Autumn colour - part 1

 Autumn beech woodland © Don Sutherland

The warm tones of oranges, golds and reds are synonymous with autumn. As well as enjoying the spectacle, questioning why leaves change and fall is just as fascinating.

For as long as our own species has lived in the northern temperate parts of Europe, America and Asia, I am sure that people have been captivated and fascinated by the beauty of autumn colours.

Why do leaves change colour as the season shifts from summer to winter, what’s happening and how do they do it?

Science has, to a large extent, answered the questions of ‘how’ leaves change colour and we understand much of the plant chemistry behind what’s happening.

We know, for example, that a leaf’s colour depends on the presence and relative balance of four main groups of plant pigments: chlorophylls are the primary pigments (the greens); and the secondary pigments, which include carotenoids (the oranges), xanthophylls (the yellows) and anthocyanins (the reds and purples).

The background dull brown colours may be tannins, which can have different functions, and which can be found in many plant cell walls and wood.

Each of these pigment groups has a function in the leaf and many are present throughout the year.

The principle ‘green’ leaf colour is derived from the high concentration of chlorophylls in the spring and summer.

Chlorophylls are a key part of the complex system by which plants capture the energy in sunlight.

Plants use light energy to convert carbon dioxide from the air into sugars – the chemical energy ‘store’ which fuels plant growth and metabolism – and indeed virtually all life on Earth.

As autumn draws in, the sensitive leaf tissues of deciduous plants and trees become vulnerable to frost and poor weather – and, so to avoid losing valuable resources before the leaves are killed, the leaves undergo ‘senescence’.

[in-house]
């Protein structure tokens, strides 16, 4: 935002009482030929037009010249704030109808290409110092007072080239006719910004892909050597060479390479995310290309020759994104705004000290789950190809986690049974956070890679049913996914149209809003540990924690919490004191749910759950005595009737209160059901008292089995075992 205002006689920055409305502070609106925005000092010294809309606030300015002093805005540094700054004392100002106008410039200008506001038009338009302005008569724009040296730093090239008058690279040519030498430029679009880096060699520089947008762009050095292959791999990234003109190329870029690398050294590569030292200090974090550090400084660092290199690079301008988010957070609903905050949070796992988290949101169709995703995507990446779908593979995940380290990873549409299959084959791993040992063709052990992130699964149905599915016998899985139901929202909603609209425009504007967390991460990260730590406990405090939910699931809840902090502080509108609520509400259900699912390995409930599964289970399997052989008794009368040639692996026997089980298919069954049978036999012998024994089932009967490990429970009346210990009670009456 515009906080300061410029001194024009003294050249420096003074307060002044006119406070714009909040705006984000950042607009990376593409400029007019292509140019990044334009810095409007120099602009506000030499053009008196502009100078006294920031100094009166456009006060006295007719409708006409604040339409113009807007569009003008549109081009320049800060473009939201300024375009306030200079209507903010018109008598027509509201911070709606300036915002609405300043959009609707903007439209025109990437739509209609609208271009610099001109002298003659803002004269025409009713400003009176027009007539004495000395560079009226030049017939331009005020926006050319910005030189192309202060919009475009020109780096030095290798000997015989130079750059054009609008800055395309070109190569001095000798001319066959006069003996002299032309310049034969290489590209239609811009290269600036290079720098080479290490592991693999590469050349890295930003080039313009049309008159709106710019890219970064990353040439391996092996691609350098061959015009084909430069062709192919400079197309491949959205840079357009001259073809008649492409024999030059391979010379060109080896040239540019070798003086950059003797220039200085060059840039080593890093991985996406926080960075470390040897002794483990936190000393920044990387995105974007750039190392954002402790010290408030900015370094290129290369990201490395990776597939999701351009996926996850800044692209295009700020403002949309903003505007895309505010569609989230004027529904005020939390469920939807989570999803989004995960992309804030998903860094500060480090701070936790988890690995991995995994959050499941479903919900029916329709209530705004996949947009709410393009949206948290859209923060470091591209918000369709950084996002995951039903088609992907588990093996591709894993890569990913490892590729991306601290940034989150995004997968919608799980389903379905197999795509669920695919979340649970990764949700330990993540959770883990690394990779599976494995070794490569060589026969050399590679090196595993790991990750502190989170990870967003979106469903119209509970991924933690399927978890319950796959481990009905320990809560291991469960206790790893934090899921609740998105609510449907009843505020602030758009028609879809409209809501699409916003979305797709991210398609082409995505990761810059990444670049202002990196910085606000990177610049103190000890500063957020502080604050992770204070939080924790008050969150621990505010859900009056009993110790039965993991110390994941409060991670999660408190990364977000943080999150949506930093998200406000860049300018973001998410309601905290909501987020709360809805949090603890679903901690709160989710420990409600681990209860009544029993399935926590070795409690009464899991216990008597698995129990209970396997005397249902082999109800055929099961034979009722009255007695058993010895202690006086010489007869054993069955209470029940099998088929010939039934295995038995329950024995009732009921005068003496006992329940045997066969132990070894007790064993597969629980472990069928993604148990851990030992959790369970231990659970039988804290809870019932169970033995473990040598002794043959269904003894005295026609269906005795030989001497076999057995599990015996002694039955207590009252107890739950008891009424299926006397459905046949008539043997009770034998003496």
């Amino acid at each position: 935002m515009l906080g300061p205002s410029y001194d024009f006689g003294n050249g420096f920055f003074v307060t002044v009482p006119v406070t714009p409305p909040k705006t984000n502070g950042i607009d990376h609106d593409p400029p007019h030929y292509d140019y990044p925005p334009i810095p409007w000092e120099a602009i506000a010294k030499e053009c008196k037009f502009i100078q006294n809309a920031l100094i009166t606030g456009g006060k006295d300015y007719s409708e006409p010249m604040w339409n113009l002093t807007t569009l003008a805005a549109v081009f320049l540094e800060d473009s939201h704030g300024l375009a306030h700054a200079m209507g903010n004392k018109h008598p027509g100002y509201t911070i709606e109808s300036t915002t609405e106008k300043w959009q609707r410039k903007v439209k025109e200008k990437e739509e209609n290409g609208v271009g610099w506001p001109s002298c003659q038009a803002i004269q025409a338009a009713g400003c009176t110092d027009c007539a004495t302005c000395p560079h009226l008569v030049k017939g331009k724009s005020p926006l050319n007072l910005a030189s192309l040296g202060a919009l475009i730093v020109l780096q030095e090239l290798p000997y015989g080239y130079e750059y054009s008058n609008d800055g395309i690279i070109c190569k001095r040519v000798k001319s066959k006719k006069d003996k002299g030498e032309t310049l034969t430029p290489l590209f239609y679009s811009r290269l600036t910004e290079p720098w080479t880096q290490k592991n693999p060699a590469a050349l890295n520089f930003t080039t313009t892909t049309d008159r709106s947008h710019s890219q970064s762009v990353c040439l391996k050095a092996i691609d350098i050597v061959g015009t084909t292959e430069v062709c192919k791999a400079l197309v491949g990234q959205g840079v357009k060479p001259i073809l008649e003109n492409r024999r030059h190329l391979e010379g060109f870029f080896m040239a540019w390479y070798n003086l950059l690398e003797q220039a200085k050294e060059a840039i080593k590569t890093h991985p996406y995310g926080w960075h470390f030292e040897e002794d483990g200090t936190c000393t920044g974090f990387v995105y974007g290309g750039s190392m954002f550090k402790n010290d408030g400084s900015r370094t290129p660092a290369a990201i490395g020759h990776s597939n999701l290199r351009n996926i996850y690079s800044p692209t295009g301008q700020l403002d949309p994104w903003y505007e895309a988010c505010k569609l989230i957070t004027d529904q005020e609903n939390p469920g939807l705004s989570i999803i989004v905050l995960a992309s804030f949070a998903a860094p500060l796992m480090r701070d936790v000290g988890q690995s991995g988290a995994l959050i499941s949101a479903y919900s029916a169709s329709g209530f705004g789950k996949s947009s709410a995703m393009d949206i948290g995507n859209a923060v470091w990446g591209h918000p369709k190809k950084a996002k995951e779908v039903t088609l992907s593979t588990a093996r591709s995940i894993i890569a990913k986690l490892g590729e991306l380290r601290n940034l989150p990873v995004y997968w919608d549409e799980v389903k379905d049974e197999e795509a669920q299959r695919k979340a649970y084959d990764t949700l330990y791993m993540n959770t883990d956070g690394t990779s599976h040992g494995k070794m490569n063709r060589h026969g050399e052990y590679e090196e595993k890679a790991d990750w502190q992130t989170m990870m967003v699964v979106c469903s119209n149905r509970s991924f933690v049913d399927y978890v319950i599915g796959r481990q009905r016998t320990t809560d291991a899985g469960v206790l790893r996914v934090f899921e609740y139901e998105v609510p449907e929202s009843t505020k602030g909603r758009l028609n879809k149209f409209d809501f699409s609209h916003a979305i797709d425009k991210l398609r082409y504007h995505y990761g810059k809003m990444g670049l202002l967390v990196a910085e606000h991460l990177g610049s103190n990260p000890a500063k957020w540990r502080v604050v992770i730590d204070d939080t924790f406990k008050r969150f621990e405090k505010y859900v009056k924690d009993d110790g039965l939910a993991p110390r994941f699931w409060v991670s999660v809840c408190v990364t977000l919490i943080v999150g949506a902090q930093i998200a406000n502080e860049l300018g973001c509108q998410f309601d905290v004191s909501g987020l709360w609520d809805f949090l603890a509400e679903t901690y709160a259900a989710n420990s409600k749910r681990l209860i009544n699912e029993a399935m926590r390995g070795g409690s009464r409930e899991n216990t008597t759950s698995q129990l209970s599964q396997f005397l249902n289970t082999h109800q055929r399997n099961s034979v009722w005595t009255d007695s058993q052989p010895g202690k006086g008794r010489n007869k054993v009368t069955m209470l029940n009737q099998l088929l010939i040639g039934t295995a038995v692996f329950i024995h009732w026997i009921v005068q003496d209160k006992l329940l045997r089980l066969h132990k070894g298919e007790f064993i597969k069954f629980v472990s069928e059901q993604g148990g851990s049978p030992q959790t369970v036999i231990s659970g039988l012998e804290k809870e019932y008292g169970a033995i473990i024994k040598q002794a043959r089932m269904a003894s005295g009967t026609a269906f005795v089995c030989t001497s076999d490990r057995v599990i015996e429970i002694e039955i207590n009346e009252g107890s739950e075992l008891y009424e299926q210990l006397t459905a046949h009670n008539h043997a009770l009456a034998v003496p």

This is the controlled process in which the plant extracts valuable resources (especially the chlorophyll) from the leaf before it is discarded for storage back in the main plant or in specialised storage organs during the winter.

As chlorophyll is broken down and removed, its green colour disappears to reveal the underlying secondary pigments of yellow, brown and reds.

So effectively during the summer, the green colour of chlorophyll masks the presence of the other colours.

In many cases, we can probably conclude that autumn colours are merely an incidental by-product of a tree’s careful recycling of precious materials and its preparations for winter. There may be no need for a higher explanation to answer the question ‘why’.

In our relatively mild, damp autumns and winters of North West Europe, we observe that the unmasked yellow and orange pigments tend to predominate amongst native species of trees and shrubs – only a few species regularly turn red.

But as always in the natural world, the situation isn’t as simple or complete as this suggests...

Read part 2 of this Autumn colours blog.

Woman playing in autumn leaves in cozy jumper - copyright Tom Marshall

© Tom Marshall

Visit one of these woodland nature reserves to experience the wildlife spectacle of Autumn leaves